State regs could hurt local businesses, city says

By: ToLewis, The Press Tribune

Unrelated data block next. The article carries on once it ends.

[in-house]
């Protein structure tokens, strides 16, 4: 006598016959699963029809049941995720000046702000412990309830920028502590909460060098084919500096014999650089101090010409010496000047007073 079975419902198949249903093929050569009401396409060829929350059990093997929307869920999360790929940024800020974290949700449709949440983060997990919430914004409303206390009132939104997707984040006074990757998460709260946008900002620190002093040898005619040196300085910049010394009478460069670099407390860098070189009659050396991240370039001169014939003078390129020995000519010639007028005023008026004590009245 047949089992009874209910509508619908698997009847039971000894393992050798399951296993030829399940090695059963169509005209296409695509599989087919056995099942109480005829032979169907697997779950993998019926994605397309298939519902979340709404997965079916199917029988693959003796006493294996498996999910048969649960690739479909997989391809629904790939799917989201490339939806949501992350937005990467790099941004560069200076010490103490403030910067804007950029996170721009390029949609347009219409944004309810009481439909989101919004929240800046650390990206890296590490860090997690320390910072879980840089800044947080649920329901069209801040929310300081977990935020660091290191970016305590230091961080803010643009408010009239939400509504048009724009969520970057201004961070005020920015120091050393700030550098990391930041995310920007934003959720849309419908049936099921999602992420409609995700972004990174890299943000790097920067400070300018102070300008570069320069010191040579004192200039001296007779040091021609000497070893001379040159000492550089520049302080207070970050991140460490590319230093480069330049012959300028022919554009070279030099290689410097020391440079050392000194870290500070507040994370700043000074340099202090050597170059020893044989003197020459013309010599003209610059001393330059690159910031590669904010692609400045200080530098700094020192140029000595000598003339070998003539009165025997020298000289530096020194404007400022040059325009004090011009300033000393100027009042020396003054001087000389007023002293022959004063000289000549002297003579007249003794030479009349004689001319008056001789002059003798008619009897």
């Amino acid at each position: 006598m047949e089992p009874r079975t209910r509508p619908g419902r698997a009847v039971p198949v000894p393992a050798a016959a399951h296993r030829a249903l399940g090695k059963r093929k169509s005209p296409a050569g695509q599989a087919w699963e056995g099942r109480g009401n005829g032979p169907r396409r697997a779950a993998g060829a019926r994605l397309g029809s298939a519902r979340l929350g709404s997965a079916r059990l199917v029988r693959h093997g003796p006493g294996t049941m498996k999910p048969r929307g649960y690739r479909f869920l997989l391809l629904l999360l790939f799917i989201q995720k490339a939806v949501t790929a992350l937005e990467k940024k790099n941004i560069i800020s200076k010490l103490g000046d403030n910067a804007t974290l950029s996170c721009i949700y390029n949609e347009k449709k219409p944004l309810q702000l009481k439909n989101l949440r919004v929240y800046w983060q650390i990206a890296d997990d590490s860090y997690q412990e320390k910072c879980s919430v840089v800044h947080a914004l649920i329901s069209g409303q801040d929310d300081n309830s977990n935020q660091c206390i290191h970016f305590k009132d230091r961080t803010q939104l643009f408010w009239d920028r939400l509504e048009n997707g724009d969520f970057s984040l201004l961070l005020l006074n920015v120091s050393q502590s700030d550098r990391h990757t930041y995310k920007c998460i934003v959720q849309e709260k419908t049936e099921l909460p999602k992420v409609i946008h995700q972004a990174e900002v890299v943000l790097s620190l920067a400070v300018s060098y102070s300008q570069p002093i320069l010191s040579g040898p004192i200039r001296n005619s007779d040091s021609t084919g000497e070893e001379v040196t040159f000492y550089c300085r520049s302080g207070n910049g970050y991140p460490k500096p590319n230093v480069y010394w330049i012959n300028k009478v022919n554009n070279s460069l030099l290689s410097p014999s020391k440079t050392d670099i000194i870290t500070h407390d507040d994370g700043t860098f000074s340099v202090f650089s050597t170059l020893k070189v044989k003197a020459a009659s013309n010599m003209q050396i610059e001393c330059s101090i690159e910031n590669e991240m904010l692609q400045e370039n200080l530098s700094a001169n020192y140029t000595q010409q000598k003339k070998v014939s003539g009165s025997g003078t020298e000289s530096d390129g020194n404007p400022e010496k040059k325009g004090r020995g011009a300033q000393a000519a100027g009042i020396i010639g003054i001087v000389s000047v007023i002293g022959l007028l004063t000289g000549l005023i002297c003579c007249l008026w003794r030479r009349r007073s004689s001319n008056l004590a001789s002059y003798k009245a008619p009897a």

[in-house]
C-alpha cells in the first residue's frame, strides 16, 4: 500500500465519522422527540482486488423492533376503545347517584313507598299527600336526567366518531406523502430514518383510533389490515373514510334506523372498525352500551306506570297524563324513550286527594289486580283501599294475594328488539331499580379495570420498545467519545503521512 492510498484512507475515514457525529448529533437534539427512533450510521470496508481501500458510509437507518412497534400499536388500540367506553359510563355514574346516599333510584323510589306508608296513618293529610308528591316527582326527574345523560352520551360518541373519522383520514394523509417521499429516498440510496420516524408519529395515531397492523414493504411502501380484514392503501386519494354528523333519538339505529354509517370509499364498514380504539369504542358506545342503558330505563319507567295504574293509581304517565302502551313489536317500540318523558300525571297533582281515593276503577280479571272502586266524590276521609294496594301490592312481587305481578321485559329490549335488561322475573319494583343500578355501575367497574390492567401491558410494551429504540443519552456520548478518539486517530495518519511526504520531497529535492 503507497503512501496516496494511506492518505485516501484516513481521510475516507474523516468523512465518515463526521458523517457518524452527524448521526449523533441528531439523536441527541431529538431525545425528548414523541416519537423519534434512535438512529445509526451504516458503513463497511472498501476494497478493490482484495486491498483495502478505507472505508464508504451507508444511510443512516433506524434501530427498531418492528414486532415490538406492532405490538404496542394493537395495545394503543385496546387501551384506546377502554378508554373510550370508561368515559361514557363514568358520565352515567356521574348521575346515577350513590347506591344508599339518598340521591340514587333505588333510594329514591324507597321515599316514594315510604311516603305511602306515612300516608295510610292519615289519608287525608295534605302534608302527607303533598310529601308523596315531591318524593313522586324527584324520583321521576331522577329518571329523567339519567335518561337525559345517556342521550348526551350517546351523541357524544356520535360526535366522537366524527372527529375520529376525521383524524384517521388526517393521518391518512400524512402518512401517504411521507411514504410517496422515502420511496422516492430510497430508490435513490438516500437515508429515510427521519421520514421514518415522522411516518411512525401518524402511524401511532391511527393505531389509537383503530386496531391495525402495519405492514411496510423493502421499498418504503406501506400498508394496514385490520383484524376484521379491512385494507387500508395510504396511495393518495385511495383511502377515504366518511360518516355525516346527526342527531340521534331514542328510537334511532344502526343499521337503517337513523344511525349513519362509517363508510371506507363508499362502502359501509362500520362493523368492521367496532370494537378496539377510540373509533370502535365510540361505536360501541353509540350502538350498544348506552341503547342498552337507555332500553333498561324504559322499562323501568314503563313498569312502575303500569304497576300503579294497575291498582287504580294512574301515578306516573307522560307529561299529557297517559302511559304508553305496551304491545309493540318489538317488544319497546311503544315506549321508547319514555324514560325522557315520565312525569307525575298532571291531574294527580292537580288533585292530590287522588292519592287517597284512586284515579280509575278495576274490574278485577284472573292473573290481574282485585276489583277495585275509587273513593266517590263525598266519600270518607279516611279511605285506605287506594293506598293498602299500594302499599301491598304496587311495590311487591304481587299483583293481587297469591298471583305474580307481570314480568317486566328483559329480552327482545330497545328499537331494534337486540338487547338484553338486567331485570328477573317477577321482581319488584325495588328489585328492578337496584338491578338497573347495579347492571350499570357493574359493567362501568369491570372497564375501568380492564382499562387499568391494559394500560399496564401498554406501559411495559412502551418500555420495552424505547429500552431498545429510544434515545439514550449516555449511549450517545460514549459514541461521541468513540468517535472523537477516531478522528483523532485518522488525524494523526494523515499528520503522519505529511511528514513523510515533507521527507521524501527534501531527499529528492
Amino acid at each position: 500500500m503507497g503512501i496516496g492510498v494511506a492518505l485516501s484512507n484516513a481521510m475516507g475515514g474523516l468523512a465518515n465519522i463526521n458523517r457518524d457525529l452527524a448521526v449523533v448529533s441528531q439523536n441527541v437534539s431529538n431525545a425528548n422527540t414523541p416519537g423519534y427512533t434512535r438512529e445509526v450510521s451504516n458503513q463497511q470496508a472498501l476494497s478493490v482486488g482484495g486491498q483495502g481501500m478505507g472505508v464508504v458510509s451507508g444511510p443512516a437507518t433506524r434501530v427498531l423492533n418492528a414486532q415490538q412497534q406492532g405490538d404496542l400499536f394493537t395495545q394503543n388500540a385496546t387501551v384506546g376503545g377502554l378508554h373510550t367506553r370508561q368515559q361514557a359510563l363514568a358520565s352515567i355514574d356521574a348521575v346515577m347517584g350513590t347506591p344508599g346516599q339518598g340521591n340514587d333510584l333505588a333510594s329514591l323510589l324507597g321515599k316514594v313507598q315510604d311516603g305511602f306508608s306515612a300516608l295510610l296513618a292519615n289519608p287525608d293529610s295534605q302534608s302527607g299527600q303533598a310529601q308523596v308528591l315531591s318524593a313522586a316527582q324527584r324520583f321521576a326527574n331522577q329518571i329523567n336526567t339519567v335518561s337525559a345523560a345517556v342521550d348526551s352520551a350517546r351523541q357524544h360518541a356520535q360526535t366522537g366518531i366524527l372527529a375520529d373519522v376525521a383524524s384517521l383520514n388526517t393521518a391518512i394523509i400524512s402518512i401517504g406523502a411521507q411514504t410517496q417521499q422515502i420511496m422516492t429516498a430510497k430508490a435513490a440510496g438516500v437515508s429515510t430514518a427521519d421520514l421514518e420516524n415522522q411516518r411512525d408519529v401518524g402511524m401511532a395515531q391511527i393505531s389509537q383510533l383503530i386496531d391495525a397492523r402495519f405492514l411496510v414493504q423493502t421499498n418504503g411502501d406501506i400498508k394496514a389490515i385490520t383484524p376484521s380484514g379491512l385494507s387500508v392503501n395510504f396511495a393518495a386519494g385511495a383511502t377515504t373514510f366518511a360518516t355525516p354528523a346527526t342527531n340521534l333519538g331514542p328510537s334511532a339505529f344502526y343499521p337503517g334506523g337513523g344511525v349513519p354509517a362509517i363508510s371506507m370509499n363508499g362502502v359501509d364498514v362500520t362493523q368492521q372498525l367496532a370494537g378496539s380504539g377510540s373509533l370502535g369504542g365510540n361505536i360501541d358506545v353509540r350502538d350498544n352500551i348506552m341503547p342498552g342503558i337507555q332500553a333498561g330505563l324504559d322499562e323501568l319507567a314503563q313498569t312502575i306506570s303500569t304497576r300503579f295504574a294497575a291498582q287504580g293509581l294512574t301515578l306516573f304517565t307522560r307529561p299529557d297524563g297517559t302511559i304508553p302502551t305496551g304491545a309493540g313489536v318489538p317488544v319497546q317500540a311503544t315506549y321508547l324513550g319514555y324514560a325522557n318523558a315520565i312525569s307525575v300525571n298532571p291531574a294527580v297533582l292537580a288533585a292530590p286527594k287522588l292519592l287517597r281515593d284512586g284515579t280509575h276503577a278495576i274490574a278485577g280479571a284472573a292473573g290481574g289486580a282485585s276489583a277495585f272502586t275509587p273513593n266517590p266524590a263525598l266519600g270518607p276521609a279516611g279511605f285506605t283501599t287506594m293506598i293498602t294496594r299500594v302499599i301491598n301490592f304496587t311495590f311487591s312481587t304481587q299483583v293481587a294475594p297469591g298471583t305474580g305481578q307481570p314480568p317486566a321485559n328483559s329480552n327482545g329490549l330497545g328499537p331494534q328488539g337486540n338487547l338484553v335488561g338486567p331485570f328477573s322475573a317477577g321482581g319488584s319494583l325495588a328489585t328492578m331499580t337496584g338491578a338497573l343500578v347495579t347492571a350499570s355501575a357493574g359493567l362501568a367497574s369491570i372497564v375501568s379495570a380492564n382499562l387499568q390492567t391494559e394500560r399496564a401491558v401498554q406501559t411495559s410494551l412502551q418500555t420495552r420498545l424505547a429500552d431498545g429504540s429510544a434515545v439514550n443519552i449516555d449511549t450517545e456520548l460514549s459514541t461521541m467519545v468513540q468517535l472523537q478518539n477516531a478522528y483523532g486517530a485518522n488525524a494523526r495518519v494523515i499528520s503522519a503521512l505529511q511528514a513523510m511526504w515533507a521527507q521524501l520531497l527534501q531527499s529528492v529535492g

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New proposed state regulations regarding stormwater runoff could potentially have a negative impact on local businesses, the city of Roseville says. A new permit for commercial businesses and industrial facilities is currently under review by the State Water Resources Control Board and will go into effect in February, according to Kelye McKinney, engineering manager with the city of Roseville’s Environmental Utilities Department. Many of the proposed new regulations are practical and will be fairly easy for most businesses to implement, McKinney said, such as good housekeeping, maintenance and erosion control. Some of the provisions, however, could potentially result in increased operating costs, not only for the businesses, but for the city as well, McKinney said. McKinney was speaking at a workshop the city held Monday to educate local business owners about the new regulations and inform the public on how to get involved before the regulations are finalized. According to McKinney, the city of Roseville is concerned about new standards that would require commercial businesses and industrial facilities to undergo major structural changes in order to comply with strict regulations regarding waste management and stormwater runoff. Businesses that would be affected by the new regulations include restaurants, auto body shops, golf courses, building material retailers, pet groomers, pest control services, nurseries, car washes and several more. “I would estimate that there are more than 1,000 businesses just in Roseville alone that fall under these new standards,” McKinney said. Under the proposed new permit, the city of Roseville would be required to identify all the commercial businesses and industrial facilities that fall under the regulations by 2013. Those businesses and facilities must then implement all structural changes and best management practices by May 2014, and the city must inspect these facilities by May 15, 2016. “All of this costs money,” McKinney said. “Roseville sees this as bad for business in our community, particularly in the economic climate we find ourselves in today.” McKinney said the city does not currently have the staff or resources to conduct these kinds of programs and the fees to offset the costs of the new requirements will likely be passed down to businesses. “This could be costly to many businesses, especially small businesses,” she said. Ron Dumas is the owner of Auto Gator, an auto dismantling business on PFE Road that will be subject to the proposed regulations. “The way the regulations are, what we’ve read and what we’ve been told, I expect that they will put any business like ours out of business within five years,” Dumas said. “I don’t see how we comply if they don’t make substantial changes to the way they appear to be written.” McKinney said the city of Roseville is encouraging business owners and residents to get involved and voice their concerns to the State Water Resources Control Board before the board votes on the permit in December. The board is holding a workshop beginning at 9 a.m. Wednesday in the Coastal Hearing Room on the second floor of the California Environmental Protection Agency building, located at 1001 I St. in Sacramento. The workshop will last all day as the board hears comments from concerned citizens, McKinney said. Written comments must be submitted to the board by noon on Sept. 8. The city of Roseville has posted a template letter as well as information about the permit and how concerned businesses can get involved at Toby Lewis can be reached at Follow him on Twitter @TobyLewis_RsvPT.